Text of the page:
How I Kept My Mother Out of My Art School

Chouinard Photo
Chouinard Art Institute, circa 1970.

I’d known my mother planned to attend the Chouinard Art Institute right after high school, study fashion design there, then set the fashion industry on fire, since I was a little kid. From the age of 8 or 9, I knew I was going to be an animator, working for Walt Disney, when I grew up, so discussions of Chouinard and Disney’s close affiliation with the school came up often.

My mother is a powerhouse, always involved with several complicated creative projects at once: oil painting, ceramics, PTA President, Den Mother, poetry, local drama, sewing, knitting, etc. You wouldn’t believe the Halloween costumes she designed and fabricated for me and my four younger siblings over the years: Hollywood quality. She closely followed the career of Edith Head, a Chouinard grad, by the way.

Disney died the year before I graduated from high school. My dream of animating for him died with this legend. During my senior year in high school, I started attending Saturday life drawing classes at Chouinard. One of my high school art teachers, Mrs. Pardoe, arranged and encouraged these sessions. At the end of the year, I applied to all the art schools Mrs. Pardoe recommended: The Art Center, Long Beach State and Chouinard. I was fortunate to be accepted by all 3, but chose Chouinard. It seemed to fit me best.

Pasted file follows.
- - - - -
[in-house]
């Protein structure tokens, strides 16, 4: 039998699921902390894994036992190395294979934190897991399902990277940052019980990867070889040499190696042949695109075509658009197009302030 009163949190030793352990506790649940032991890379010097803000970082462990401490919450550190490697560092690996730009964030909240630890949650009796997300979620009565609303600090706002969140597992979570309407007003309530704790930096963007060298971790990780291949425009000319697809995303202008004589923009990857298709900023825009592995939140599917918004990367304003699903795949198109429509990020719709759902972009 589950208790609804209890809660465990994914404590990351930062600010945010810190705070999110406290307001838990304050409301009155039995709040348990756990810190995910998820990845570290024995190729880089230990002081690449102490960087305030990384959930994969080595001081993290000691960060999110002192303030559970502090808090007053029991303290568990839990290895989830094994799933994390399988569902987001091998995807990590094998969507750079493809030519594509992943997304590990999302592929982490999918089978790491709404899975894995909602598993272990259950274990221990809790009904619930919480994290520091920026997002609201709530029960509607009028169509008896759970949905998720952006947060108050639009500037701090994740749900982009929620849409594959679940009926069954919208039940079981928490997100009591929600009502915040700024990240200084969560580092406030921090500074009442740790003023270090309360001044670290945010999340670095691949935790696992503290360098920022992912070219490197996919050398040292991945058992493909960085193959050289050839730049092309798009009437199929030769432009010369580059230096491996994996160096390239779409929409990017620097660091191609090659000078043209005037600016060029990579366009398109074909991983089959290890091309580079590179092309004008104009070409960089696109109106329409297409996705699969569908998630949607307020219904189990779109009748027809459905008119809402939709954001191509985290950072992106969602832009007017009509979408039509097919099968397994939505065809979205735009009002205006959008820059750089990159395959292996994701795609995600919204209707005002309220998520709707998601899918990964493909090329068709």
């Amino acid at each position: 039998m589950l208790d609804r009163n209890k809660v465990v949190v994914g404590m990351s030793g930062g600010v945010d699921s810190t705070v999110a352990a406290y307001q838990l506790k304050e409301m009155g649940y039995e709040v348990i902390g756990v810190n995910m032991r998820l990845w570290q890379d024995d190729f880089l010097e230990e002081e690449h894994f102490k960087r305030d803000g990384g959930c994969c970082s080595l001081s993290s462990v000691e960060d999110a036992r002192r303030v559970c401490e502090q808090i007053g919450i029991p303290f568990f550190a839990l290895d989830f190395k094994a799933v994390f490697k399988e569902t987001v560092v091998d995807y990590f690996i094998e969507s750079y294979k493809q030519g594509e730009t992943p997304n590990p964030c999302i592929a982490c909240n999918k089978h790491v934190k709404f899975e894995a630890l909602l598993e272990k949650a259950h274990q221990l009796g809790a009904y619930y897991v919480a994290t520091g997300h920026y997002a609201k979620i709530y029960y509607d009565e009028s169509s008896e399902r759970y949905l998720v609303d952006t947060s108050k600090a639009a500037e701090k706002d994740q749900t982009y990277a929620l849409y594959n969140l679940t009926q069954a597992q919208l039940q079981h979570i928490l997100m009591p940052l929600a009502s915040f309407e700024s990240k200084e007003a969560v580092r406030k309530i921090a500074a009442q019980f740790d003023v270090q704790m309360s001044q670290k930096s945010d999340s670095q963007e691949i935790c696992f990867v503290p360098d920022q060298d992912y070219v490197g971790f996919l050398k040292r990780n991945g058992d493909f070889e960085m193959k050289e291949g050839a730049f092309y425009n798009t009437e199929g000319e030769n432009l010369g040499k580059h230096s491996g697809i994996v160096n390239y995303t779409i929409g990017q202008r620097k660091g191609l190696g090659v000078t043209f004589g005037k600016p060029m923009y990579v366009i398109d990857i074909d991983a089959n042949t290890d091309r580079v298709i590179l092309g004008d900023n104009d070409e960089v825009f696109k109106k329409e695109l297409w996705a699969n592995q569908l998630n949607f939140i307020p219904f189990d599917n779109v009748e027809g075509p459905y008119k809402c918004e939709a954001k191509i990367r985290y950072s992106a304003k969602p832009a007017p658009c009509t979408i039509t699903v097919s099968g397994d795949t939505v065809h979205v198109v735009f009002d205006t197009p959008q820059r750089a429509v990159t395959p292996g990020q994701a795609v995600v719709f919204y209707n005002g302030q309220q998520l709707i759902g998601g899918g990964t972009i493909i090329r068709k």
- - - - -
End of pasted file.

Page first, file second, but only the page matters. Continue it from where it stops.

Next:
Many years after my graduation, I was reading a biography of my mother in a high end porcelain doll magazine. She’d added doll making and, more importantly, the design and fabrication of original doll clothes design to the many things she does. In the article she elaborated on why she never attended Chouinard, revealing a fact, that in all our one on one conversations about Chouinard, she’d never shared with me before.

Mom and Pop Photo
My mother and father, in high school.

Like myself, my mother had applied and been accepted to Chouinard after graduating high school. This was at the end of World War II. The art school told her, yes, we’d love to have you, but we have to put you at the back of the entry line, behind all the WWII GI’s returning from the war and entering the school through the GI Bill. They said they’d call her, as soon as there was an opening.

Months went by, then years, but finally she got her call. She told them she wouldn’t be attending. In the interim, she’d married my father and was now 8 months pregnant with her first child: Me!

She never attended Chouinard, but did get the necessary fashion design training she required at Los Angeles Trade Technical College and with my youngest brothers in high school, began an over 30 year career as a fashion designer, creating for some of the biggest labels in the industry.

I love you mom!


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